Saturday, August 6, 2005
Three Pictures from El Salvador
My wife and I backpacked through El Salvador this summer, exploring the countryside, visiting coffee farms and anil factories, sampling pupusas in the capital and beyond. A poetic highlight was staying in Santa Ana with Javier, the owner of Casa Frolaz. I showed him my copy of Volcan, a collection of exiled Latin American poets. The book includes one of my favorite poets, Claribel Alegria. Javier said, "Oh, Claribel. Her niece lives next door." I couldn't believe it! Alongside Roque Dalton and Hugo Lindo, Alegria is the best of the Salvadoran poets, in my opinion. Javier, whose grandfather is considered the Father of Salvadoran coffee, told us great stories about Alegria, her time in Santa Ana, and her leaving for Nicaragua to the south. For the record, if you are traveling to Central America and want to experience some less-touristy places for a little while, I recommend El Salvador. It's not Disneyland, but it's relatively safe, beautiful, and the people are among the nicest we've met anywhere in the world.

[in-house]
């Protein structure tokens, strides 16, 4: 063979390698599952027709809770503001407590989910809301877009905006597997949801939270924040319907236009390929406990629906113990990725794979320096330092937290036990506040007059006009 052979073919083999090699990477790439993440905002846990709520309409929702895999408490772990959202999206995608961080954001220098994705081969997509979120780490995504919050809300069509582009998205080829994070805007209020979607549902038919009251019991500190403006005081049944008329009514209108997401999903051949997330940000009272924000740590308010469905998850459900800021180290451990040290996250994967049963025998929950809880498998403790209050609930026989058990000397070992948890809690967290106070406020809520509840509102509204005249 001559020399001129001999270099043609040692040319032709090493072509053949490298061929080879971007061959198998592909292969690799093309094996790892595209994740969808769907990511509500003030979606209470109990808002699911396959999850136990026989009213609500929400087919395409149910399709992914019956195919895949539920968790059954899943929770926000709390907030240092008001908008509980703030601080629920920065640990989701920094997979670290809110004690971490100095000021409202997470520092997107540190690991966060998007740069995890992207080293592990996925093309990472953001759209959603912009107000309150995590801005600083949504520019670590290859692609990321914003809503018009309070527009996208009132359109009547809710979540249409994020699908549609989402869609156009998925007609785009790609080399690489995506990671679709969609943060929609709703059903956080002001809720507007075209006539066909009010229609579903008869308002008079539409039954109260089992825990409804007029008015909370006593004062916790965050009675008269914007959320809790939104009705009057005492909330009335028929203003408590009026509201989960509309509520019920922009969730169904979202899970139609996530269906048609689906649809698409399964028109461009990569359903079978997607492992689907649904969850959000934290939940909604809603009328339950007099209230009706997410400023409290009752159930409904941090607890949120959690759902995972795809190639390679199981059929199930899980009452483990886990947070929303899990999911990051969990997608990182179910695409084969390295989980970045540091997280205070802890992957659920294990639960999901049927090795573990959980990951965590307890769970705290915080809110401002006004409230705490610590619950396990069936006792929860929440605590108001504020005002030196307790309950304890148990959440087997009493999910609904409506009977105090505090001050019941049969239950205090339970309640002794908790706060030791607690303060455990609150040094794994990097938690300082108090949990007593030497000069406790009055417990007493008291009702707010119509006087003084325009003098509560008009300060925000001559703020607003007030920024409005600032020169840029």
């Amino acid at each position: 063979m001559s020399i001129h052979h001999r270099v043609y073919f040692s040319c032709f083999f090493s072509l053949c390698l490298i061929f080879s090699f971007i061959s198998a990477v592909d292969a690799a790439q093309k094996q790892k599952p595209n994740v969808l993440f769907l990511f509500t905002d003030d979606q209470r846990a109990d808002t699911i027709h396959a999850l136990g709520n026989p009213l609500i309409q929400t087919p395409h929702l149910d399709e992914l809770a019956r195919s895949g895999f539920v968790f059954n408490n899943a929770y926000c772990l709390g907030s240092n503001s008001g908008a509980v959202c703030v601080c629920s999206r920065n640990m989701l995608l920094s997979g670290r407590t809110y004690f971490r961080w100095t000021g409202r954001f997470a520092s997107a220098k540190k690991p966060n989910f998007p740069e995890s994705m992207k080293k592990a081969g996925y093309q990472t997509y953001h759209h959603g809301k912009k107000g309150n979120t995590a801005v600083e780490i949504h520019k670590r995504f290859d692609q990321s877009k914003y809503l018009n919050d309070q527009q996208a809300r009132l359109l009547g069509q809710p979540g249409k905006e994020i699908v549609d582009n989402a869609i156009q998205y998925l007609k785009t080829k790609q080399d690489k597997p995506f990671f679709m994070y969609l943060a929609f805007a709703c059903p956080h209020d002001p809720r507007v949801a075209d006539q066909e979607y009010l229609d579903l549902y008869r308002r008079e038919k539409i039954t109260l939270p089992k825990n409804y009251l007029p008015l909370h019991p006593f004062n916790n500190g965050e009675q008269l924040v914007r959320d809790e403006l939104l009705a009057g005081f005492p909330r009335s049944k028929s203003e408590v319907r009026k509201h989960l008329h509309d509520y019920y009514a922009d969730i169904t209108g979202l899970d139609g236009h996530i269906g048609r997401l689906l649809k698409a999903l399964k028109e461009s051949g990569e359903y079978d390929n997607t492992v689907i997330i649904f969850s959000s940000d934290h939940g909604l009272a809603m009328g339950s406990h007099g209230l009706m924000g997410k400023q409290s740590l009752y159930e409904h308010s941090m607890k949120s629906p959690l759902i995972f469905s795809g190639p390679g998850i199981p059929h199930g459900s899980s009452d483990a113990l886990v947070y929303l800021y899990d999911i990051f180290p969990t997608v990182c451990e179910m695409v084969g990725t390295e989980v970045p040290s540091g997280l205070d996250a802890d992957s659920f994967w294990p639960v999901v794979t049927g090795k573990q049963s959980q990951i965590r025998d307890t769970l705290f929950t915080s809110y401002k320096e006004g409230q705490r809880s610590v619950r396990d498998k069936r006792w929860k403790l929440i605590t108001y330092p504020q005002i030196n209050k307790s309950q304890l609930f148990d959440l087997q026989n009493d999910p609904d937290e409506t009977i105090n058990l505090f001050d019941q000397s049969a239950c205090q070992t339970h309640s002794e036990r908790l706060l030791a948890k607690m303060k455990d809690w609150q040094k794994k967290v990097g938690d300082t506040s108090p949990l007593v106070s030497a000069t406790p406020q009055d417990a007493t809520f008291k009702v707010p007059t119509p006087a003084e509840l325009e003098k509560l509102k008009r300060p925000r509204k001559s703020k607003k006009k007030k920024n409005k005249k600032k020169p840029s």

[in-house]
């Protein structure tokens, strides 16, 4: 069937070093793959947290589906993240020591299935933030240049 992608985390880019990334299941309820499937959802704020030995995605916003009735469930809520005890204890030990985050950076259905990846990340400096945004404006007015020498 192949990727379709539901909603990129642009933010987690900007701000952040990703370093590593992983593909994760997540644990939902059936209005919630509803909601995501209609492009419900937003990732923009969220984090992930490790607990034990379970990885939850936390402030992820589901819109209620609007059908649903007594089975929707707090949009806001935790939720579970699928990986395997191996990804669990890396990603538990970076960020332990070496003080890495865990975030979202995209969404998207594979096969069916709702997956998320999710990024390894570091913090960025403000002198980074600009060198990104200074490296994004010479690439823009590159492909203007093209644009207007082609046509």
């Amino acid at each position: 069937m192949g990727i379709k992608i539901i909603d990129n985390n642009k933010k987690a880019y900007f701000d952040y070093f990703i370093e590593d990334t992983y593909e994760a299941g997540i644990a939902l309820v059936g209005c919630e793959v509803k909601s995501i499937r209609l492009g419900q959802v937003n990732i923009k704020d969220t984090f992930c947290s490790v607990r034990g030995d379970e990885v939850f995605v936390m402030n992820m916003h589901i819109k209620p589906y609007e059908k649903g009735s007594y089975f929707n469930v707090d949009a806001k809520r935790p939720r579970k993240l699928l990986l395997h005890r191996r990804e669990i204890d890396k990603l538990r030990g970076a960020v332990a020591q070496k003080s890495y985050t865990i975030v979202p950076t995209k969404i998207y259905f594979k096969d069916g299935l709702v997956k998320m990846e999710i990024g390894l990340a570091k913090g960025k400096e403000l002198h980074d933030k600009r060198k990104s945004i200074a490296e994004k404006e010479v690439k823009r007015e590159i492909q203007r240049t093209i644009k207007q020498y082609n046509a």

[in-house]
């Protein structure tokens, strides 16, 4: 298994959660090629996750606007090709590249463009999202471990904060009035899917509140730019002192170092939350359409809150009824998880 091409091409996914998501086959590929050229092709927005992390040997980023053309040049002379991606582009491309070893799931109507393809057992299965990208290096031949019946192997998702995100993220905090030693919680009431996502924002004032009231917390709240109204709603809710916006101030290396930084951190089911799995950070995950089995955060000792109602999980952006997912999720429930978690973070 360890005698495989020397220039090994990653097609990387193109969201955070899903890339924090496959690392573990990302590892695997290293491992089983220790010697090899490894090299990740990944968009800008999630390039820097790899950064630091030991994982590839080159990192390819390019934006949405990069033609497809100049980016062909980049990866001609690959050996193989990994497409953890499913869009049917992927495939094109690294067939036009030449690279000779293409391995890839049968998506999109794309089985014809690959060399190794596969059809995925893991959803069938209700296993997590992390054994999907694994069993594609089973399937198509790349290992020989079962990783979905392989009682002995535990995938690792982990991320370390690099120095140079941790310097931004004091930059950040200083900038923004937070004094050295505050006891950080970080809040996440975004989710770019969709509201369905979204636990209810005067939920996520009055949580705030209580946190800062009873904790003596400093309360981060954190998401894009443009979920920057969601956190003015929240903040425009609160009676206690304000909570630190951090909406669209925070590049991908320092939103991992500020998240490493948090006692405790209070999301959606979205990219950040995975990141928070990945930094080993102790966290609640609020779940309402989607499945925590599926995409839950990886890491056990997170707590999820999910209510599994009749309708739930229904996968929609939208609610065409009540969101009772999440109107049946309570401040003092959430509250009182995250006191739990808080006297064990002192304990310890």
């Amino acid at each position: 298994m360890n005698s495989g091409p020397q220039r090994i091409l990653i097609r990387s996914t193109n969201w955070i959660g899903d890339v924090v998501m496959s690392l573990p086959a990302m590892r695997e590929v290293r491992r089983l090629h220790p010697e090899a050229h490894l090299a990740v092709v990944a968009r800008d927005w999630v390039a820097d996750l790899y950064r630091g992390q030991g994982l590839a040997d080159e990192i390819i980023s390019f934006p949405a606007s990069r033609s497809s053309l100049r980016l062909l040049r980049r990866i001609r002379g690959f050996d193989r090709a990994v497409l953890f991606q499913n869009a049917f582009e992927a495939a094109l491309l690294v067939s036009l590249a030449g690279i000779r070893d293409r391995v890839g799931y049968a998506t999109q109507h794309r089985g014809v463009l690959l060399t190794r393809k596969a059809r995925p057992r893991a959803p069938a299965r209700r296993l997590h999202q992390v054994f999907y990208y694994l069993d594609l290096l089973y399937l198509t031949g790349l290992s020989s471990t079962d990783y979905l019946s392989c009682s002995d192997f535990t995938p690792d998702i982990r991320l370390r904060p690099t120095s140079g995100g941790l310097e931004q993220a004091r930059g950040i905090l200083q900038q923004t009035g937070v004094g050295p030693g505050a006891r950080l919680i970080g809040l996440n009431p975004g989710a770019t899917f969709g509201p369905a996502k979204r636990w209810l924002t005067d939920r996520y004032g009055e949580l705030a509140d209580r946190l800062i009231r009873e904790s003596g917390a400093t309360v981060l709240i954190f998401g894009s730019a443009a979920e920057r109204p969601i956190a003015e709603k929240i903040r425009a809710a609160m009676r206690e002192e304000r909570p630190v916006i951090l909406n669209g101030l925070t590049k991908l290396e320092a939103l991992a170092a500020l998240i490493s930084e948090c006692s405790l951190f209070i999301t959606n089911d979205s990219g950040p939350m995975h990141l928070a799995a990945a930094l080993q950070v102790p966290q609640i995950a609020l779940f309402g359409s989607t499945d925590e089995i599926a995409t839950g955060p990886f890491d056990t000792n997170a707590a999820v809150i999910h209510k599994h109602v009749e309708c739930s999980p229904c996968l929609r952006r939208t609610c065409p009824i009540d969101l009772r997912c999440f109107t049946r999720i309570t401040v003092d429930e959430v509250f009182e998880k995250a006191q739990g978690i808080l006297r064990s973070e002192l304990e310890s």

A few random photos from our trip:
* a view from Volcan Izalco (the title reference from one of Alegria's novels, Ashes of Izalco). It's still classified as active, though it hasn't erupted since 1957. We rode by horseback for two hours to get to the base, then hiked for about four hours up and back.
* propaganda for the FMLN (Farabundo Marti National Liberation Front), the political party born out of the 1932 uprising of peasants and indigenous Salvadorans. Marti, the uprising's leader, was arrested and killed by firing squad, but the party presereves his name. They remain active and popular, despite Tony Saca's recent Presidential election victory for the Arena party.
* an employee at the ranch-style resort, Casiero Texcalito, trying to catch a raccoon. The German Shepherd enjoyed the show as much as we did. Taking a break from Salvador's amazing sights such as Parque Nacional El Impossible, raccoon watching is always a nice way to start the morning.